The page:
Ginger-Rose Krueck's Profile

About

Welcome!
Our shop is based in the heart of the South - Nashville, TN. We are surrounded by rich fertile lands and so fourtunate to have an abundance of pick your own farms within a short drive of us. Our canning season begins in early spring when the mulberry trees ripen to a rich deep red and purple then progresses all the way through late fall as we bring in the last of the apples and fill our home with the sweet smell of apple butter! Along the way we'll have strawberries, blackberries, raspberries, blueberries, peaches, plums, and cherries too. Tennessee is a wonderful place to live and I love being able to capture the warm tastes of spring in summer through the time-honored tradition of home canning.

My love of canning has grown out of my simple love of mulberries. If blackberries were the homecoming queen of berries then mulberries might be the…

Read more

  • Female
  • Joined April 28, 2012

Shop

About

Welcome!
Our shop is based in the heart of the South - Nashville, TN. We are surrounded by rich fertile lands and so fourtunate to have an abundance of pick your own farms within a short drive of us. Our canning season begins in early spring when the mulberry trees ripen to a rich deep red and purple then progresses all the way through late fall as we bring in the last of the apples and fill our home with the sweet smell of apple butter! Along the way we'll have strawberries, blackberries, raspberries, blueberries, peaches, plums, and cherries too. Tennessee is a wonderful place to live and I love being able to capture the warm tastes of spring in summer through the time-honored tradition of home canning.

My love of canning has grown out of my simple love of mulberries. If blackberries were the homecoming queen of berries then mulberries might be the shy girl next door. Humble, unpretentious, reliable, familiar, and unremarkable to most, these berries are actually packed with B vitamins and have an amazing story behind them that includes espionage and kidnapping! The mulberry tree was 'stolen' from China centuries ago when it was discoverd to be the key to their silk production and the rest is history. The tree now exists all over the world in many different varieties.

I, like many people, have fond memories of climbing up into a mulberry tree as a kid to swipe a free playtime snack. No doubt if you have ever encountered this fruit you also know that it stains everything it touches. Mom always knew when I had found a mulberry tree because my hands, face, and clothes told the story in purple stains. I have always been drawn to this remarkably abundant little fruit, with its tart sweetness and pretty deep purple coloring, and I was delighted to discover several trees in my own back yard here in Nashville. Mulberry trees can grow up to 75 ft. high and ours are not young so we quickly learned that there was more fruit out there than we could eat, though we tried our best that first year. I began experimenting with making them into jam and found inventive ways to harvest the crop more efficiently. The first year we picked them all by hand. Now we have strings tied to the upper branches that we use to shake them all down to sheets we lay below. I'll never forget the first time we tried this method. I laid out all the sheets and invited my oldest daughter, who was almost 3 at the time, to come have a seat underneath the tree. Then we pulled the strings. At first there was a gentle patter as a handful of berries tumbled from above. I pulled again, more forcefully this time, and mulberries rained down on us both from way up high...hundreds upon hundreds of mulberries! Squeels of delight and laughter followed and I knew we had begun a great adventure together.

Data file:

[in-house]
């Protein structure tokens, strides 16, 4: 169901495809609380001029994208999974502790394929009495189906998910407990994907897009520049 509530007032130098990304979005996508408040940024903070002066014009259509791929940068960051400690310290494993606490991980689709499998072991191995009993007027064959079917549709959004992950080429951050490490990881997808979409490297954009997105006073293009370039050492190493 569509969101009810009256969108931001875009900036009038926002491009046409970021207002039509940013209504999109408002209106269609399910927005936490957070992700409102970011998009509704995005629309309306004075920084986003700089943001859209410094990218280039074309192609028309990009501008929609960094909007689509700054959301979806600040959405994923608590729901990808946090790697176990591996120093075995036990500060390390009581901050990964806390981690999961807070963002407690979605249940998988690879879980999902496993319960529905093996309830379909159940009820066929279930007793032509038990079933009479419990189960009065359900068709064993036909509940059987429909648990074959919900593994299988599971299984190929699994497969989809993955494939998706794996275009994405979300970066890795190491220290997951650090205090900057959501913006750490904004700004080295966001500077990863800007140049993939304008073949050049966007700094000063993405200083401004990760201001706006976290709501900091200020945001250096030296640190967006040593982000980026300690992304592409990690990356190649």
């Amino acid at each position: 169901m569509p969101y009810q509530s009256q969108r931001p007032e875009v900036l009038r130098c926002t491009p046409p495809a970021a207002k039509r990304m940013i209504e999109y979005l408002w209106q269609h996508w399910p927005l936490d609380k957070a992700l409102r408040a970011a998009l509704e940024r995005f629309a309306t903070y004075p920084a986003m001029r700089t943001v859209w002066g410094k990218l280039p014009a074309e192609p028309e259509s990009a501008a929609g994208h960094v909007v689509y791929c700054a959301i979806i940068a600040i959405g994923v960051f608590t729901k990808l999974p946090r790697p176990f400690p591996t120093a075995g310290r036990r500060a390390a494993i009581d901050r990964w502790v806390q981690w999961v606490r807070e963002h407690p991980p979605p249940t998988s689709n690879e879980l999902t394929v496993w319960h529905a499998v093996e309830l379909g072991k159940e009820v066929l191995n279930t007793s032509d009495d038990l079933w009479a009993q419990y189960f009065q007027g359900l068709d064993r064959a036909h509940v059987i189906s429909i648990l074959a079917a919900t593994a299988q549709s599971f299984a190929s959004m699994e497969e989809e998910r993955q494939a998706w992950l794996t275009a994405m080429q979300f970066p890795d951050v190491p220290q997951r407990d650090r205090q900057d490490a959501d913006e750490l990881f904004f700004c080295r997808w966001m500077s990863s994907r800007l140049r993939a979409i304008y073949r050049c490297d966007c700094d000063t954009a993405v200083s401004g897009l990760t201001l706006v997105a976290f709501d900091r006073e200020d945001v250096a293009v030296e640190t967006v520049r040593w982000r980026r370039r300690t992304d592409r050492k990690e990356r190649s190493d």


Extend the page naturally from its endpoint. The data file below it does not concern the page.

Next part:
So one thing leads to another I suppose. We turned our backs on a lifelong friend, Mr. Smuckers Jam Co., two years ago and made the switch to homemade jams for all our needs. It has been both wonderful and liberating. I have branched out and now make a wide variety of jams, chutneys, and other canned goods throughout the season. For me home canning is a way to connect with a more simple and resourceful time, a way to express my love of rich flavors in food, and a great way to secure quality time with my kids (lots of hours visiting farms, tasting fresh produce, and toiling in the kitchen together!) As the saying goes, "there are no shortcuts in canning", it is an investment of time that yields unmatched results in quality of product. Truly it is really a labor of love and I am excited to be sharing it with folks outside my immediate circle of friends and family for the first time.

It is my sincere hope that you will enjoy our products so much that you'll reccomend them to others and hopefully even return for more. If you are local, you can return jars that are free of cracks and chips for a .50 discount towards future purchases. I'm also keeping a list of folks who want to recieve a heads up before next season's harvest for early purchasing. If you have any questions about anything related to our product please don't hesitate to ask, I'd love to hear from you.

Unfollow username?

Are you sure you want to stop following this person?